Category Archives: Uncategorized

Summer Isle – Britain in the third century

An archaeological and historical tour of Britain

Birgitta Hoffmann

30th April              The split province: The army and government in the 3rd century

7th May                 Regencies and child emperors II: Severus Alexander

21st May               Living together: Life in the Cities and the new towns

28th May               Life in the countryside & the rise of the country house

11th June               New gods, old gods: the changing face of religion

 

The lectures can be attended individually or as a complete course.

Day: Thursdays Time: 2pm– 4pm

5 weeks, starting May 30th- June 11th 2020.
Please note: The following dates in the autumn would repalce the original dates of the Summer brochure: 1st October for 30th April, 8th October for 7th May ,15th October for 21st May,  22nd October for 28th May and 29th October 2020 for 11th June. 

If we have to cancel due to Covid-19. If the lectures have to be cancelled:, the lectures and your bookings will be automatically moved to the dates indicated above unless you indicate otherwise at the time of booking or within 5 days of receiving the cancellation of the summer date (by phone or email). 

 

Venue:
Cross Street Chapel
Cross Street, Manchester, M2 1NL

Ostia II – Portus, Isola Sacra and the Via Salaria

Birgitta Hoffmann

A landlocked city of a million inhabitants needs good harbours to keep itself supplied, from the earliest times Rome was very keen at controlling the mouth of the Tiber and the resources it offered, creating its first colony at the mouth of the river – Ostia (literally the mouth of the river).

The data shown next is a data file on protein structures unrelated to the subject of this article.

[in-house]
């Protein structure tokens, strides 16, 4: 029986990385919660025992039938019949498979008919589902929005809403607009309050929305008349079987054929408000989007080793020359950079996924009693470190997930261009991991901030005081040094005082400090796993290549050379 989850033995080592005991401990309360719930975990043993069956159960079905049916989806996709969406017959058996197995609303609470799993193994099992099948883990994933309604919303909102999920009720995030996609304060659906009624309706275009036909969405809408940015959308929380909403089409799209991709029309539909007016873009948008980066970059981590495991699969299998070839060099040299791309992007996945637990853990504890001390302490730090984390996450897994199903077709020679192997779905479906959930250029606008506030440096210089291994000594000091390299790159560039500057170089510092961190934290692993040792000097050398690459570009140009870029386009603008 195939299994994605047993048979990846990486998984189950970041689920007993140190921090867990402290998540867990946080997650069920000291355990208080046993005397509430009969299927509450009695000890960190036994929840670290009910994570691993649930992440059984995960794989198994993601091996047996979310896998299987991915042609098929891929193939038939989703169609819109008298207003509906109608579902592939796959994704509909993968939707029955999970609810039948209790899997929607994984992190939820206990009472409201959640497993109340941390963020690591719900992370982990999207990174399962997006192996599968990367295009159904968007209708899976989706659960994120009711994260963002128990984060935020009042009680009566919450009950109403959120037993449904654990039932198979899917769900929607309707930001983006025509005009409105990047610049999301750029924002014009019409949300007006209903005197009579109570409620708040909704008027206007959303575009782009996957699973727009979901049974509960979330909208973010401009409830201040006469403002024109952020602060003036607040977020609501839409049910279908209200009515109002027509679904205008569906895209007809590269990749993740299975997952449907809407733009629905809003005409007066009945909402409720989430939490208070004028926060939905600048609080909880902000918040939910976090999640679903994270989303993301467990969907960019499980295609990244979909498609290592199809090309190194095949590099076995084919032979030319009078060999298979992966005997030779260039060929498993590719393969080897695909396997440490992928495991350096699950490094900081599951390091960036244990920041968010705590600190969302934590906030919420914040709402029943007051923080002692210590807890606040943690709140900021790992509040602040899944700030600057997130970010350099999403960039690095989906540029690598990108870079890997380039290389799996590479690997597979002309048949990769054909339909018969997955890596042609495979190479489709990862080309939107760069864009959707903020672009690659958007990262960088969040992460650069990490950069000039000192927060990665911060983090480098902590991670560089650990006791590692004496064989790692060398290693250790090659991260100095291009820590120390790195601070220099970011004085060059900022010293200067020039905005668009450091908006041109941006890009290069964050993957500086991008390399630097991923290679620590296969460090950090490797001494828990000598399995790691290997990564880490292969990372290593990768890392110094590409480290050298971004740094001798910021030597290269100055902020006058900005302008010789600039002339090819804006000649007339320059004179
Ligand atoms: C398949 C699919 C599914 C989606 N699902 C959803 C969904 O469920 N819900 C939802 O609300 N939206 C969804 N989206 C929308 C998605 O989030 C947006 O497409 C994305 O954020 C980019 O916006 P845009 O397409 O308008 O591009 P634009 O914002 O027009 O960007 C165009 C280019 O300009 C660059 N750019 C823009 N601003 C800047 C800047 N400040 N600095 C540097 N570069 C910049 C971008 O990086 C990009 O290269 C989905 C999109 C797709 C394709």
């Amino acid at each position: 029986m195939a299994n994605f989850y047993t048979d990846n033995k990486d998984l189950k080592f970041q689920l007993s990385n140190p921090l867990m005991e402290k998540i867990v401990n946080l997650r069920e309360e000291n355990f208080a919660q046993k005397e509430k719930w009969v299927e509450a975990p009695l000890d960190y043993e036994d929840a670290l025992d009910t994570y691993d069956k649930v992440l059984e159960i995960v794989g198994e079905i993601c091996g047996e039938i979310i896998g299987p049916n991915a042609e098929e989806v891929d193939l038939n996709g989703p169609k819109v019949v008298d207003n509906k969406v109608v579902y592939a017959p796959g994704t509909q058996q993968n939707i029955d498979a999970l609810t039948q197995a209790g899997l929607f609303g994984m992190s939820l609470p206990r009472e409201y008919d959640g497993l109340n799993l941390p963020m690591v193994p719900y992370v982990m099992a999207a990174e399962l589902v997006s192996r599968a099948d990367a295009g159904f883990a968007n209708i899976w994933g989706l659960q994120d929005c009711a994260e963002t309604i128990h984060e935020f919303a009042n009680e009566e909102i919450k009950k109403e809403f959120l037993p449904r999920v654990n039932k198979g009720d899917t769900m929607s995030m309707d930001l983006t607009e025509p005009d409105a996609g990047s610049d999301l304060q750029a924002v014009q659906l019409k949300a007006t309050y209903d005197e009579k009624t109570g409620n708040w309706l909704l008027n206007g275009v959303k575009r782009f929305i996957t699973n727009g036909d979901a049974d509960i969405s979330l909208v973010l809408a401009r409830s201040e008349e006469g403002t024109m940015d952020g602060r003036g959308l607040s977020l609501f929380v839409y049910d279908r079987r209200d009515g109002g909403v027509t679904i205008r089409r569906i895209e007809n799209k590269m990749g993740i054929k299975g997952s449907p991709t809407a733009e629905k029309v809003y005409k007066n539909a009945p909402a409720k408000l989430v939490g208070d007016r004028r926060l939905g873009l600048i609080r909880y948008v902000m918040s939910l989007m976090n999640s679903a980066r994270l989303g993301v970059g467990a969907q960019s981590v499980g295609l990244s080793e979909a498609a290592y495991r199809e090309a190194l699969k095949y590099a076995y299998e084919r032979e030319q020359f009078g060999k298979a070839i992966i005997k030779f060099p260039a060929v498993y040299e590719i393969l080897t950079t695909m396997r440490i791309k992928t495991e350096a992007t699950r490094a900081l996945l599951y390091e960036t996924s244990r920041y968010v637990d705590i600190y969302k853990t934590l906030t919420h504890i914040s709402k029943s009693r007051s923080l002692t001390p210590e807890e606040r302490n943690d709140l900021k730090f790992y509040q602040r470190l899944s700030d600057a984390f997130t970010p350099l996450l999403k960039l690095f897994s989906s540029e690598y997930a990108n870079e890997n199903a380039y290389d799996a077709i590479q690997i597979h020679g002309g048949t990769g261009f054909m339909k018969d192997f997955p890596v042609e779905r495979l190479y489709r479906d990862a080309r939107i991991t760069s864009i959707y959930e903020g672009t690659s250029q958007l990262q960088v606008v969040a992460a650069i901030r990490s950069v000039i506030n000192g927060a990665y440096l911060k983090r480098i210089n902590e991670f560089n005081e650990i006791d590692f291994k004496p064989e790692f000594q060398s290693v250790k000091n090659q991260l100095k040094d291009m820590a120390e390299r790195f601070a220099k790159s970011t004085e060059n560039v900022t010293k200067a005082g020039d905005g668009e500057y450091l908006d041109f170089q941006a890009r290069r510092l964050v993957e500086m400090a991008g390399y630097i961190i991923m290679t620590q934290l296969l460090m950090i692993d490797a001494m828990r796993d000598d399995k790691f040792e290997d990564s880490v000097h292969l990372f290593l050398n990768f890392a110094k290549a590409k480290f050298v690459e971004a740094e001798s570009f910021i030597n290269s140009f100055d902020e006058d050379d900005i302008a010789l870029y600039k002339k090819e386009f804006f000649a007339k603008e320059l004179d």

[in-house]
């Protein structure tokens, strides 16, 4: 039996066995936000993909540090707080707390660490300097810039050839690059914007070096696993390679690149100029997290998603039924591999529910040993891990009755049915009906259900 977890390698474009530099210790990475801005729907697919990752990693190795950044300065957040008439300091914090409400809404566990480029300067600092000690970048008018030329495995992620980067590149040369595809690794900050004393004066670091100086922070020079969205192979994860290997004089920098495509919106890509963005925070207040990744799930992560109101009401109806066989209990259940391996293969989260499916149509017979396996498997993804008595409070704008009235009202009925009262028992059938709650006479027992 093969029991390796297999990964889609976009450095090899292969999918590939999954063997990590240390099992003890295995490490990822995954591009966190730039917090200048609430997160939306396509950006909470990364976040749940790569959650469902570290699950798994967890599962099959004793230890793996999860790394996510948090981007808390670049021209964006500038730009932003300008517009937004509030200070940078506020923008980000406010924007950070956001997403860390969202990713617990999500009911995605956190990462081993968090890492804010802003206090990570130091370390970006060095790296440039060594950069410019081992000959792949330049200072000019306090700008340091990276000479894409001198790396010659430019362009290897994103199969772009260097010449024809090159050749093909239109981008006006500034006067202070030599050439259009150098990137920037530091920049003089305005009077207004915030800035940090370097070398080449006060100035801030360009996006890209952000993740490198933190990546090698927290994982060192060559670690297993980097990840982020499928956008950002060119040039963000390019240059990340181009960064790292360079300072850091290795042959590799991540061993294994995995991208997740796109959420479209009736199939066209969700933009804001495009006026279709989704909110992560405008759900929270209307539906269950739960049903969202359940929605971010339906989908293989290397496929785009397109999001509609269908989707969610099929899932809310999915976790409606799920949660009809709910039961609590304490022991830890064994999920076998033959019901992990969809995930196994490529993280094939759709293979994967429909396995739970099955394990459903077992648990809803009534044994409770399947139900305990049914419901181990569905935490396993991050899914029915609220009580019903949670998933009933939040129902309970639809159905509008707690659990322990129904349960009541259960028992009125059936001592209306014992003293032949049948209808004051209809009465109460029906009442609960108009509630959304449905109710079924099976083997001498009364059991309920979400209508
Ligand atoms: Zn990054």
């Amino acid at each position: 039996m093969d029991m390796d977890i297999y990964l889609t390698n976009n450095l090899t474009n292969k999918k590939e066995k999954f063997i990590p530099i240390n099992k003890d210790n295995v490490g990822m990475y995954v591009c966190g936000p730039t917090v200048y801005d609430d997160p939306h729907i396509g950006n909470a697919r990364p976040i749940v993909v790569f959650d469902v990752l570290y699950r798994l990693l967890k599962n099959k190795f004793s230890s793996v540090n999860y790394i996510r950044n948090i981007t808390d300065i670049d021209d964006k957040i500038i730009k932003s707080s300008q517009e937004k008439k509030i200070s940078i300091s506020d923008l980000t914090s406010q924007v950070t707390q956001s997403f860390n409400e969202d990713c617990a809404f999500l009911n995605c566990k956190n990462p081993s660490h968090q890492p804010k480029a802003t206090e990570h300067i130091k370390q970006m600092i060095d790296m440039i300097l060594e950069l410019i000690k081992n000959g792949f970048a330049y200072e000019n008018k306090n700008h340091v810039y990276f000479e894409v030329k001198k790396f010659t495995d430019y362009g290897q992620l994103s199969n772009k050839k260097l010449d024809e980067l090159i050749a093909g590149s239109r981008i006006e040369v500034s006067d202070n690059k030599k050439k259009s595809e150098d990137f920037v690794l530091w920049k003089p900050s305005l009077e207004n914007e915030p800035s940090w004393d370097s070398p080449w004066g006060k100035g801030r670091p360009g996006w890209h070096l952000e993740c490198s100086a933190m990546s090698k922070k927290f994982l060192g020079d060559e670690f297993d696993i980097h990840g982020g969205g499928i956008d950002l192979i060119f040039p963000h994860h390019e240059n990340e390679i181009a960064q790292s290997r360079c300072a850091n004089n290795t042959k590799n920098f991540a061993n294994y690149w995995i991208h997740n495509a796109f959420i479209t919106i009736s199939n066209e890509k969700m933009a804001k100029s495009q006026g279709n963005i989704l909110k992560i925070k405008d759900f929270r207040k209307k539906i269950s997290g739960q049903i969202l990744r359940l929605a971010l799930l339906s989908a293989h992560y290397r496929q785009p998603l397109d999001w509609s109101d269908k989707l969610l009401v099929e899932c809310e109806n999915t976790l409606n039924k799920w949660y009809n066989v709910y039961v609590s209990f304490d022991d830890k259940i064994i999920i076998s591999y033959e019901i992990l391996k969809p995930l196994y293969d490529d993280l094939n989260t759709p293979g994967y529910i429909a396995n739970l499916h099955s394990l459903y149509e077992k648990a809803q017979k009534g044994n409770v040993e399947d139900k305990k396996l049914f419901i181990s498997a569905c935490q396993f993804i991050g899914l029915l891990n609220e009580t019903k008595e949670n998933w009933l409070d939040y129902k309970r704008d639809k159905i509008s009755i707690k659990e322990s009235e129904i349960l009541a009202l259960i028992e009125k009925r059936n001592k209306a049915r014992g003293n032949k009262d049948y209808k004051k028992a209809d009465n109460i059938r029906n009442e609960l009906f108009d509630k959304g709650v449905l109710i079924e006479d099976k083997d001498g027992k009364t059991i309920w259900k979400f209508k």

Focusing on Portus (the man-made harbour at the other branch of the Tiber), this dayschool will explore the economy and infrastructure in the Tiber estuary and its transport links with Rome.

Venue:
Wilmslow Parish Hall
Cliff Road, Wilmslow, Cheshire, SK9 4AA

Please note: The car park is a very busy pay and display car park (£2).

Price Concessions Minimum No. Maximum No.
£32 £28* 9 35

*£28, if booked before, 15 January  2020.

To book, complete the MANCENT booking form and send it with payment to the address below. If you would like to pay via BACS or Paypal please contact Birgitta Hoffmann for details.
Birgitta Hoffmann
55 Broadwalk, Wilmslow, Cheshire, SK9 5PL
email: latinteacher@btinternet.com mobile: 07747 533 070

The Archaeology of Roman Serbia

Birgitta Hoffmann

Serbia/Eastern Lower Pannonia emerged in the Roman Empire as a traffic node between East and West, situated along the Middle Danube with its massive Gorge, as well as the main tributary leading into the Southern Balkans it was rich in natural resources (such as silver and gold and grain growing areas), but also exposed to the numerous threats of invasions from the North.
This dayschool will explore the amazing archaeological remains from the Imperial palaces at Nis and Gamzigrad to the impressive Roman remains along the Danube and the colourful material culture of the area.

Venue:
Wilmslow Parish Hall
Cliff Road, Wilmslow, Cheshire, SK9 4AA

Please note: The car park is a very busy pay and display car park (£2).

Price Concessions Minimum No. Maximum No.
£32 £28* 9 35